Savannah Hulsey Pointer, FISM News
The Senate Armed Services Committee passed a bipartisan draft of their 2023 National Defense Authorization Act that sets annual policy for the Department of Defense. This version of the bill, which passed by a 23-to-3 vote in committee, calls for $857.6 billion in defense spending and for women to register for the draft.
According to The Washington Examiner , the controversial provision is an amendment to the Military Selective Service Act. The provision succeeded in making it to the version that will be voted on by the Senate in spite of Republicans’ objections, which were successful in removing the same amendment last year.
“The committee held a robust debate and came together to support a bill that will help safeguard the nation against a range of evolving threats while supporting our troops both on and off the battlefield,” said Committee Chairman Sen. Jack Reed (D- R.I.).
Three members of the committee voiced objections; Sens. Josh Hawley (R-Mo), Tom Cotton (R-Ark), and Roger Wicker (R-Miss) spoke up in defense of women’s rights to avoid mandatory military service.
Hawley was joined by fellow Senate Republicans Marco Rubio (Fla), James Lankford (Okla), Roger Marshall (Kan), Cindy Hyde-Smith (Miss), John Boozman (Ark), Steve Daines (Mont), Mike Lee (Utah) Ted Cruz (Texas) and Jim Risch (Idaho), in urging Reed in “the strongest possible terms” not to “force America’s women to register for the military draft.”
The senators sent a letter to Reed before the vote, saying “Reviving these efforts would be a grave mistake and would needlessly inject divisive social policies into important debates over our national security.”
“Women have served in and alongside the Armed Forces since our nation’s founding,” the letter continues. “Time and again, they have answered the call of duty and served honorably – often heroically – when our nation needed them. But they have done so of their own will. While American men are required to register for the military draft and fight if needed, these requirements have never been applied to American women. Where they have fought, they have done so freely.”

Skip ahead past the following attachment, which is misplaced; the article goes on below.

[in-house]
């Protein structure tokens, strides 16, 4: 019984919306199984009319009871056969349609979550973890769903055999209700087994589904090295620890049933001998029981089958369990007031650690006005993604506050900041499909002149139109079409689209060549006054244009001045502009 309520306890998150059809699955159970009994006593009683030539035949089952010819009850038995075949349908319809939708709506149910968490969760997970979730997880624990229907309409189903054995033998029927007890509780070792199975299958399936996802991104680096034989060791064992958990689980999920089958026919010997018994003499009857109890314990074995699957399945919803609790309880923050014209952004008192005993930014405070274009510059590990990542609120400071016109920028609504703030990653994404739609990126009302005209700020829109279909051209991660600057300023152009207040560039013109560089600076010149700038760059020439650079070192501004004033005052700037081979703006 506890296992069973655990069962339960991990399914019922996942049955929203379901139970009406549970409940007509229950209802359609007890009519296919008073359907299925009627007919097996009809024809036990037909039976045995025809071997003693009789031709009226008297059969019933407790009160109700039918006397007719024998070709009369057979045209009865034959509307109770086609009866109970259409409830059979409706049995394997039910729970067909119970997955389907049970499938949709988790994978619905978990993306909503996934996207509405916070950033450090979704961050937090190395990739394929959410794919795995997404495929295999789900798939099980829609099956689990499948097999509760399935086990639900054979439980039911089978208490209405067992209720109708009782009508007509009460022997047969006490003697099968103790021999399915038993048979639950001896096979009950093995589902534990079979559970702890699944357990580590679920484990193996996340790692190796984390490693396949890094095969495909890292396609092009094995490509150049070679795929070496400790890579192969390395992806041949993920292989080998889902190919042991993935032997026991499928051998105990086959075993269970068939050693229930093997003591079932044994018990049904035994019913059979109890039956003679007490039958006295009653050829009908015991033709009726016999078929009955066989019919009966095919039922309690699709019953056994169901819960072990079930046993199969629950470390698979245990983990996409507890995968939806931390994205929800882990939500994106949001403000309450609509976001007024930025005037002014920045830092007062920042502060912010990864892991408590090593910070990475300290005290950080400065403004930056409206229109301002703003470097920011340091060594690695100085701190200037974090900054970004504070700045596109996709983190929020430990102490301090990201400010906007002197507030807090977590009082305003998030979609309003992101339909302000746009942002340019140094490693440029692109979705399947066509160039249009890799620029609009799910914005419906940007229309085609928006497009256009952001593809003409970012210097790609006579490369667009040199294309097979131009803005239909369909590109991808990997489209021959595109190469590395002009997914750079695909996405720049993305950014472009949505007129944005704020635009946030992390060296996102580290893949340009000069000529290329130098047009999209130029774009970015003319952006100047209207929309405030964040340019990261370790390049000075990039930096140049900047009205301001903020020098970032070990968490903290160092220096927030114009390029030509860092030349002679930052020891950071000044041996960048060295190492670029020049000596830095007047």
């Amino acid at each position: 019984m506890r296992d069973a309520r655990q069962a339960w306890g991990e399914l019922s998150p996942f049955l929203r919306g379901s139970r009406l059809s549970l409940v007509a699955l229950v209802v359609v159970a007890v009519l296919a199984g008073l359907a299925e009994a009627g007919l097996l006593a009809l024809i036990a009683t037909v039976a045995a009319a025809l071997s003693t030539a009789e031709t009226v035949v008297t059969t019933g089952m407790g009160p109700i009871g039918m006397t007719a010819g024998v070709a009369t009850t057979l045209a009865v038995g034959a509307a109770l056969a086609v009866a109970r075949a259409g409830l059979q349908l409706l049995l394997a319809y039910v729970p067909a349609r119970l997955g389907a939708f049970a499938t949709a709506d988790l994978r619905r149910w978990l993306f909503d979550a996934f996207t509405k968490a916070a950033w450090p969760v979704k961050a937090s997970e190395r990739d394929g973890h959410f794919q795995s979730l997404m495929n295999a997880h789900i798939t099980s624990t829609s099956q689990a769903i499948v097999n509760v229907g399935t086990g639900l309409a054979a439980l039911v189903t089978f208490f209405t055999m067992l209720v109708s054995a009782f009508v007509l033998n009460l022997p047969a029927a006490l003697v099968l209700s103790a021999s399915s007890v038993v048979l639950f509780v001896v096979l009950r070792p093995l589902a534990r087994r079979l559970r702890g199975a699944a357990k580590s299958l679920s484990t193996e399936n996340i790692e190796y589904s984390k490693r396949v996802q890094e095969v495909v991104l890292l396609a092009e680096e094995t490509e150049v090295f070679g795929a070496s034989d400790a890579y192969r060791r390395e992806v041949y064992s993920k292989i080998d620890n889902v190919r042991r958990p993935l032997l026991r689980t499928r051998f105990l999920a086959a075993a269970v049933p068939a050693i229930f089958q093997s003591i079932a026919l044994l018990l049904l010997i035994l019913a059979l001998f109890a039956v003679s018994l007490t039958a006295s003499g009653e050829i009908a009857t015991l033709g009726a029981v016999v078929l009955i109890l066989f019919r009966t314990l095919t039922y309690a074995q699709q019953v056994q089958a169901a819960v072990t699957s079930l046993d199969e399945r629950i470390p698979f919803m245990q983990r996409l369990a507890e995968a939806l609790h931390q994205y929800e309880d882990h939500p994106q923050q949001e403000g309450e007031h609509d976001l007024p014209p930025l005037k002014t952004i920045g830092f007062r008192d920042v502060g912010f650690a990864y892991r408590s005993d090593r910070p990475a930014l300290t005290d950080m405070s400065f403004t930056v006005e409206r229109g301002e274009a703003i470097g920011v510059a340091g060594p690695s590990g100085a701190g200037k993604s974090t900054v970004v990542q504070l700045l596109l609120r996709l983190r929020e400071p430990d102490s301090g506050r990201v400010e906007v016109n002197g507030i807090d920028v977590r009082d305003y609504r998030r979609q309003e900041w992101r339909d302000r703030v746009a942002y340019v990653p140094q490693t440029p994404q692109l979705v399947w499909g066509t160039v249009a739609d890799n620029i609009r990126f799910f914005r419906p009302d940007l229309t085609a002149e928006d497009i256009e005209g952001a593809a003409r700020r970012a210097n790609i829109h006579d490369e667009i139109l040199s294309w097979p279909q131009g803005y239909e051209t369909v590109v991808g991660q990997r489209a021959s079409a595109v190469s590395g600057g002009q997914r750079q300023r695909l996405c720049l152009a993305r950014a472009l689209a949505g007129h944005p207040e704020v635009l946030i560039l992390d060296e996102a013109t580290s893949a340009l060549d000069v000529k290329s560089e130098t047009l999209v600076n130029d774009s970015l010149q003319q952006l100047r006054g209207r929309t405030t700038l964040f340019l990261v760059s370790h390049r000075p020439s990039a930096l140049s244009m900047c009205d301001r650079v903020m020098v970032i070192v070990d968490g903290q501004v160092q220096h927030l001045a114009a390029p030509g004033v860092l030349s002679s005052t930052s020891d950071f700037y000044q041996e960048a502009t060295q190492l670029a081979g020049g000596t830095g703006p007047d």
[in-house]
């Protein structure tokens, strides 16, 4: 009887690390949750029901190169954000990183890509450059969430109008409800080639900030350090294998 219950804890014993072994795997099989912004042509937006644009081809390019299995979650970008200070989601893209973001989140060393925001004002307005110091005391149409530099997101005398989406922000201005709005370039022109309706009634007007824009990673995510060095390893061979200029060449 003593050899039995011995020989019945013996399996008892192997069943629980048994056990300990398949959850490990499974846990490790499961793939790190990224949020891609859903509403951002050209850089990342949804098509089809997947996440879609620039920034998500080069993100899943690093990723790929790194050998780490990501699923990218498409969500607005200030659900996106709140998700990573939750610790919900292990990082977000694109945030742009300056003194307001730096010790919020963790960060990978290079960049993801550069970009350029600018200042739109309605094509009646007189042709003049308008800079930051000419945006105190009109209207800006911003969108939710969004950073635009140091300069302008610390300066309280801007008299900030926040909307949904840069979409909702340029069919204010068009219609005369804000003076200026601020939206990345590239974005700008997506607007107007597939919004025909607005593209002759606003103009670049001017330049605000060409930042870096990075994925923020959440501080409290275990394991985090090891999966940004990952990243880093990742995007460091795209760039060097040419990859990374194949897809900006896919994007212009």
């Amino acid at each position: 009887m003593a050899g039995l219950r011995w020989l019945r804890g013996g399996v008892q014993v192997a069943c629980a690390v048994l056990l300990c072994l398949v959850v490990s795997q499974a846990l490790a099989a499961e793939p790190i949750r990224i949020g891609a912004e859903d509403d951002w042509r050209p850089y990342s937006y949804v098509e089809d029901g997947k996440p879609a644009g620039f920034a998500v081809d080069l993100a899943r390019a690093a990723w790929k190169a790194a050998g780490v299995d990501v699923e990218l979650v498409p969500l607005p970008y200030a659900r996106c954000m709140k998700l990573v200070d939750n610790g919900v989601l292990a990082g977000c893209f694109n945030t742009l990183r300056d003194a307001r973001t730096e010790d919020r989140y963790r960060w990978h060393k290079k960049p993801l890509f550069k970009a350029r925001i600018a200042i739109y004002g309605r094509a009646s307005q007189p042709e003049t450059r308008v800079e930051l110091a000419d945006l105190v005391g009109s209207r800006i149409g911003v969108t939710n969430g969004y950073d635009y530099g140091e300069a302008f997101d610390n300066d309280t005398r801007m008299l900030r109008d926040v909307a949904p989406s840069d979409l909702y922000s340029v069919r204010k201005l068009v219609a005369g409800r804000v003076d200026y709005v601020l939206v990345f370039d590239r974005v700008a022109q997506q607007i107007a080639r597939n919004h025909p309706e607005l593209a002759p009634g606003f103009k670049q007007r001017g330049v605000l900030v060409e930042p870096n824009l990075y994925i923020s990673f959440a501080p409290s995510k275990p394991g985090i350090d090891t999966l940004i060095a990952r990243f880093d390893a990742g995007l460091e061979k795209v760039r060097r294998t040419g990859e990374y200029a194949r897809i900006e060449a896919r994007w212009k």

James Jay Carafano is the Vice President of the Kathryn and Shelby Cullom Davis Institute and a leading expert in national security and foreign policy challenges, and weighed in on the push for women being forced to register for the draft saying, “Drafting our daughters is following an all-too-familiar pattern of implementing consequential social change without seriously looking at the consequences.”
Carafano’s analysis, published by The Heritage Foundation, went on to question why, if this issue is a pressing matter, it was never part of the campaign platform of the lawmakers promoting:
“If this is such a pressing reform, why has it never been the subject of a national debate?” Carafano asked. “Why didn’t President Joe Biden make the case when he ran for president in 2020? Why isn’t every candidate for office being asked about the issue in the run-up to the midterms in 2022?”
“If proponents really think registering women for the draft is an urgent issue, they had a whole year to make their case. Instead, they have been operating in stealth legislating mode. For that reason alone, we should all be asking for a big timeout on the issue.”
Other NDAA provisions include replacements for munitions sent to Ukraine, additional resources for unfunded U.S. priorities of combatant commanders, a 4.6% pay raise for both the military and the DOD civilian workforce, and the continuation of research and development of a nuclear sea-launched cruise missile, which the Biden administration proposed eliminating.
The proposal also contains earmarks for $140.8 million for additional female/small stature body armor and cold weather gear, the requirement for quarterly briefings to the DOD regarding security along the southern border, and the requirement of an independent assessment of DOD efforts to train, advise, assist, and equip the military forces of Somalia.